Trial courts have discretion to award attorney's fees to parties who prevail in actions under the California Fair Employment and Housing Act ("FEHA"). But the deck is stacked against defendants seeking to recover fees, in that they must not only prevail but also prove that the plaintiff's lawsuit was unreasonable, frivolous, meritless, or vexatious. What's more, prior case law suggested that a trial court must make express written findings in support of a fee award to the defendant. On February 25, 2014, in Robert v. Stanford University, the California Court of Appeal gave a welcome bit of relief on this score, affirming an award of $100,000 in attorney's fees to a prevailing employer even though the trial court had not made written findings in support of the award.

The Facts

Stanford University discharged Francis Robert for harassing a female Stanford employee. Stanford had warned Robert about his behavior, but he persisted. His harassment was subject to a restraining order, which the California Court of Appeal affirmed.

When Robert sued Stanford for "native ancestry" discrimination, he conceded he had no evidence of discrimination, other than his personal belief that Stanford had acted wrongfully.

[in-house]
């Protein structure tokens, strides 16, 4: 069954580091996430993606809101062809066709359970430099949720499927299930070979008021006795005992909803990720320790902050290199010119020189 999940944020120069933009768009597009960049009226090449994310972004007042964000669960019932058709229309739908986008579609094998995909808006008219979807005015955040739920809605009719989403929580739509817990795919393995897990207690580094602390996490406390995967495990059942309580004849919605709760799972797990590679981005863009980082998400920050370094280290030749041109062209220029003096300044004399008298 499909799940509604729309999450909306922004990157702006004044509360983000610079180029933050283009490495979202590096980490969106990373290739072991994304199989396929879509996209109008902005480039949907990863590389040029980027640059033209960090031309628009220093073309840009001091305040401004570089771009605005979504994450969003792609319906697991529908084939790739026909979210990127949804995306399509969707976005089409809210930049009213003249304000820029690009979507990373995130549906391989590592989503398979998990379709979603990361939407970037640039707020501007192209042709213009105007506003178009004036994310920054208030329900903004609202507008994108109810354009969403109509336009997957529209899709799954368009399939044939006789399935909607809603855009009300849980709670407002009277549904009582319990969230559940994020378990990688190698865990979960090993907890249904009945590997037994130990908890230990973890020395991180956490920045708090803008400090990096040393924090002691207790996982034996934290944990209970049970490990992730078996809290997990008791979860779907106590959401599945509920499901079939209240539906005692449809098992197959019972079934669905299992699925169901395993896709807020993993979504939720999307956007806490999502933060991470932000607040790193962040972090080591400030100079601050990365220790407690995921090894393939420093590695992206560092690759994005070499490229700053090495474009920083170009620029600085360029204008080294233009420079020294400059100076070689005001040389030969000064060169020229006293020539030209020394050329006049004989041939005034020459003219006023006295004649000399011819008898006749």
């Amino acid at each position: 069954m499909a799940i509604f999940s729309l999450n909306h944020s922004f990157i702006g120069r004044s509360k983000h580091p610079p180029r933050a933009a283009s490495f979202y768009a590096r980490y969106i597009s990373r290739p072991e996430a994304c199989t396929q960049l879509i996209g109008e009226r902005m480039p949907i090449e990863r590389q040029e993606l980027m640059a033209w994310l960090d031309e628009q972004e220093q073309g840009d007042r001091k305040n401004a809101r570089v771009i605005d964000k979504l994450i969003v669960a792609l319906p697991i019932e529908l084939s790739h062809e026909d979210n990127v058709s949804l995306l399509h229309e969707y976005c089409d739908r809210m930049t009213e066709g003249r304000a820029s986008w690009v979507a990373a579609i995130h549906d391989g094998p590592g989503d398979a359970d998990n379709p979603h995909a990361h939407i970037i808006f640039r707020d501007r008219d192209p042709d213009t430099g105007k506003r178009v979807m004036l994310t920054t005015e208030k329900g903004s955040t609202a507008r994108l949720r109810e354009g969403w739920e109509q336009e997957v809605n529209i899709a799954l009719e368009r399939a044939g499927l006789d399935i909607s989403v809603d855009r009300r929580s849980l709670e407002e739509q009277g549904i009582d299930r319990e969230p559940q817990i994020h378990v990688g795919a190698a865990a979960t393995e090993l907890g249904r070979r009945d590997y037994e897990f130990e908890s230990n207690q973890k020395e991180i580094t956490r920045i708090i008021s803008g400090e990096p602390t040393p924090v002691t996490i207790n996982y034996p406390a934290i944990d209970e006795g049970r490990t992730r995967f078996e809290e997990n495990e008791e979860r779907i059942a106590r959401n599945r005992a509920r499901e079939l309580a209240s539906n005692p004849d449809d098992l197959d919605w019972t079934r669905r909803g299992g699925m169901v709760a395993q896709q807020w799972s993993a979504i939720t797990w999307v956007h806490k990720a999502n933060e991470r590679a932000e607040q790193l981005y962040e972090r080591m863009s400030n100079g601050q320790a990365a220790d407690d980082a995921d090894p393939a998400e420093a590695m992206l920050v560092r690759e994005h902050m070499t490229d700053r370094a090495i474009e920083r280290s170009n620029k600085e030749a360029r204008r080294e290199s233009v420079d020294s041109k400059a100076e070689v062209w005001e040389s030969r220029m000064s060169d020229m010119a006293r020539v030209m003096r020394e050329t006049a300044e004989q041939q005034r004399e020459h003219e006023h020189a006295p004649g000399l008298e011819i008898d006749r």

The trial court, after granting Stanford's motion for nonsuit, awarded Stanford $100,000 of its requested $235,000 in attorney's fees. In doing so, the trial court made oral findings on the record that Robert's FEHA claim "was without merit and was frivolous and vexatious. It was a legal theory in search of facts. There were none that were presented." Similarly, the trial court orally addressed Robert's argument that his financial circumstances rendered him incapable of paying such an award. The court did not, however, issue these findings in writing.

The Appellate Court Decision

The Court of Appeal affirmed the trial court's award. It expressly rejected prior case law that required automatic reversal of an award of attorney's fees if the trial court did not make an express written ruling. Because the express oral findings here demonstrated that the trial court had applied the correct legal standard when it awarded fees, the failure to make written findings did not result in a "miscarriage of justice," such as would be required to justify a reversal of the award.

What Robert Means For Employers

Employers continue to face an uphill battle when they seek to recover attorney's fees after they defeat bogus discrimination suits. The decision, however, demonstrates that the right set of facts will support an award of fees, and that the award will withstand appeal where the correct legal standard is applied, even if the trial court neglects a ministerial obligation in rendering the award.

Employers should continue to document investigations and disciplinary decisions for employees. Such documentation will help to defeat liability in the first instance, and may provide the evidence necessary to establish that a claim is meritless, thereby justifying an award of attorney's fees.